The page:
Bourdeix, R., Johnson, V., Saena Tuia, V. and Weise, S.. 2012. Three declinations of the Polymotu Concept: “Inland ex Situ”, “Ecotourism on Islands”, “Urban” and their possible applications in Brazil, Côte d’Ivoire, Indonesia, French Polynesia and Samoa ( 870KB). Paper presented at the 45th APCC COCOTECH Meeting, 2nd - 6th July 2012, Kochi, India.


Landscaping Tetiaroa Atoll and coconut conservation

Tetiaroa is an atoll in the Windward group of the Society Islands of French Polynesia. The atoll is located 33 miles (53 km) north of Tahiti. The atoll stretches on a total surface of 2.3 square miles (6 square km); approximately 1,445 acres (585 hectares) of sand are divided in 13 motus (islets) with varying surface areas.

During the pre-European period, Tetiaroa was the summer residence of the chiefs of the village of Arue (now a municipality of Tahiti) and the royal Pomare family. In 1904, the royal family offered Tetiaroa Dr. Johnston Walter Williams (1874-1937), the only dentist of Tahiti and the British consul from 1916 to 1935. In 1965, in accordance with Polynesian property laws, the famous actor Marlon Brando leased the terrestrial part of the atoll for 99 years.

In 2002, two years before the actor’s death, Brando signed a new will and trust agreement that left no instructions for Tetiaroa. Following his death in 2004, the executors of the estate granted development rights to Pacific Beachcomber SC, a Tahitian company that owns hotels throughout French Polynesia and shared in Brando’s vision for an eco-luxury resort on the atoll. Beachcomber SC began construction on Tetiaroa in 2009.

In June 2009, the company Beachcomber SA and the Brando family gave their agreement to integrate the atoll of Tetiaroa in a project of conservation of Polynesian coconut varieties.

Here is our landscaping proposal to include rationale coconut conservation on the Tetiaroa Atoll (click on the picture to enlarge it). Practically, four small islands and a small peninsula will each be replanted with a single variety. Thanks to the geographic isolation of these places, coconuts palms will breed only between palms of the same variety, allowing conservation, production and dissemination of certified seednuts. Five varieties of coconut palms will be then preserved on Tetiaroa.

In this design, more coconut palms are cut than replanted. Indeed, we do not want to cover again the Tetiaroa Atoll with coconut palms. Large areas of the atolls (in red in the figure) will be freed of coconut palms to allow endemic vegetation to increase and birds to nest - although birds are also nesting in the coconut palms.

About 100 years ago, the coconut grove was planted on Tetiaroa by decision of Dr. Johnston Walter Williams, dentist of the royal family, in order to produce copra. At the time, the planting technique consisted, in most cases, cut off all the natural vegetation, to let it dry and then burn everything. Most of the coconut palms seedlings were imported from Tahiti. Maintenance of coconuts was done, at least to a certain period, by "vacuum cleaning", i.e.  by cutting and burning everything that was not coconut palm. These planting techniques were harmful to the biodiversity of endemic species (Dupon, 1987). There were also damaging for the coconut palms themselves, especially from the point of view of conservation of the coconut genetic diversity.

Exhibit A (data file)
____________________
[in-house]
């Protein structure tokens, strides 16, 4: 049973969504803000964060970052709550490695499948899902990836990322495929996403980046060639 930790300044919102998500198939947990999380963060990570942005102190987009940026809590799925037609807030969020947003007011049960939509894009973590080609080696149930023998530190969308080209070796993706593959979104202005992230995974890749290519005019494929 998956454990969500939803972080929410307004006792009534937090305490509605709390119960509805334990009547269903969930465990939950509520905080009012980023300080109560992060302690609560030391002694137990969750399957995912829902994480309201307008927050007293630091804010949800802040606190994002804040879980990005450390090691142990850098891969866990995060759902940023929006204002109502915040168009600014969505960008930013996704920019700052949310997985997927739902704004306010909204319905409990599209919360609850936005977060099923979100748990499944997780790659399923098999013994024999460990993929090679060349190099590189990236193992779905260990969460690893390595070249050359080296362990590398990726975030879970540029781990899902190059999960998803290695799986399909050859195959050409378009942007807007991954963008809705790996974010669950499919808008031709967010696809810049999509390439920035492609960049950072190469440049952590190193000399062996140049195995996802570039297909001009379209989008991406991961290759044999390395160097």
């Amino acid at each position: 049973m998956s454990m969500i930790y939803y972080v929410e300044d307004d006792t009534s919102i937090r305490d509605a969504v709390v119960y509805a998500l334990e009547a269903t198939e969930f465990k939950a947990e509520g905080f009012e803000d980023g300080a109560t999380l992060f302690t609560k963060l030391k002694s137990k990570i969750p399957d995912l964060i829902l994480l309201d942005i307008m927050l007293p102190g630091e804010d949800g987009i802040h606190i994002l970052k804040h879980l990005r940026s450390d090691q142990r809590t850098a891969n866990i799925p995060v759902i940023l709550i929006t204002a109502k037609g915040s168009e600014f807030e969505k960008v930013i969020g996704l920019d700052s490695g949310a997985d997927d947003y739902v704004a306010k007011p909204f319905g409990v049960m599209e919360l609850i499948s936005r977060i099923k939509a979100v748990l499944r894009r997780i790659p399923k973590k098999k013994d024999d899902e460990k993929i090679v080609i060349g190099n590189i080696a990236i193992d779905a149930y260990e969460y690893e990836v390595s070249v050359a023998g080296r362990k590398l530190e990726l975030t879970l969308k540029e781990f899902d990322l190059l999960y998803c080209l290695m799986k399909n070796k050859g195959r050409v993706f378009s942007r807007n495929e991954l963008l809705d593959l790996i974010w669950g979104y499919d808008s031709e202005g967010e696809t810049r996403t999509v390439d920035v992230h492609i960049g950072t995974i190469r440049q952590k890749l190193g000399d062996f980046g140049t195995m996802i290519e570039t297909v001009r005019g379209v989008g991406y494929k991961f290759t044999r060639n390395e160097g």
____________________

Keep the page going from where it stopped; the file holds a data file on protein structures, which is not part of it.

The current density of adult palms is very high, up to 450 palms per hectare, whereas the normal planting densities are about 100 to 200 coconut palms per hectare. The photograph attached compares the density of coconut Tetiaroa to that of a standard plantation of coconut hybrids. Only 20 to 40% of coconut palms  follow the original planting device. They are recognizable on the satellite photos to the fact that they are planted in a straight line, generally oriented north-south and east-west. These original coconut plantation are mainly localized on the motus Tiraunu, Hiraan and Horoatera.

Harvesting of coconut and copra production ceased in the 1970s. Many coconut fell on the ground have sprouted, others are eaten by rats, whose population has increased. Coconuts pierced by rats and partially filled with rainwater promote the proliferation of mosquitoes and flies. The total number of adults on Tetiaroa coconuts can be estimated at between 150,000 and 200,000 trees.

In April 2010, although no funding was dedicated to this activity by the local government, the first planting of the conservatoire began on Tetiaroa. Seednuts of the horned coconut variety were planted a a small motu of Tetiaroa. For more information on the horned coconut palm, please visit our Tetiaroa blog.


About the respect due to the coconut palm...

Hinano Murphy and members of the Atiti'a Association
During my travels in French Polynesia, I made several times a public lecture untitled: “Coconut, Sister of Mankind, the hunt for lost varieties”. It is indeed a challenge to come to this place, as a French man presently living in France, and to tell the Polynesians that you are a world coconut specialist.
At the beginning, they just do not believe you; and you need time and care to convince them. Anyway, I succeeded quite well in this challenge, as shown in the press releases available here.
Some of these lectures were conducted in large conference room, with more than 100 people listening, for instance at the University of French Polynesia. Some others lectures were released in small villages of remote islands, with no more than 20 people listening.
Patirita from Tatakoto Atoll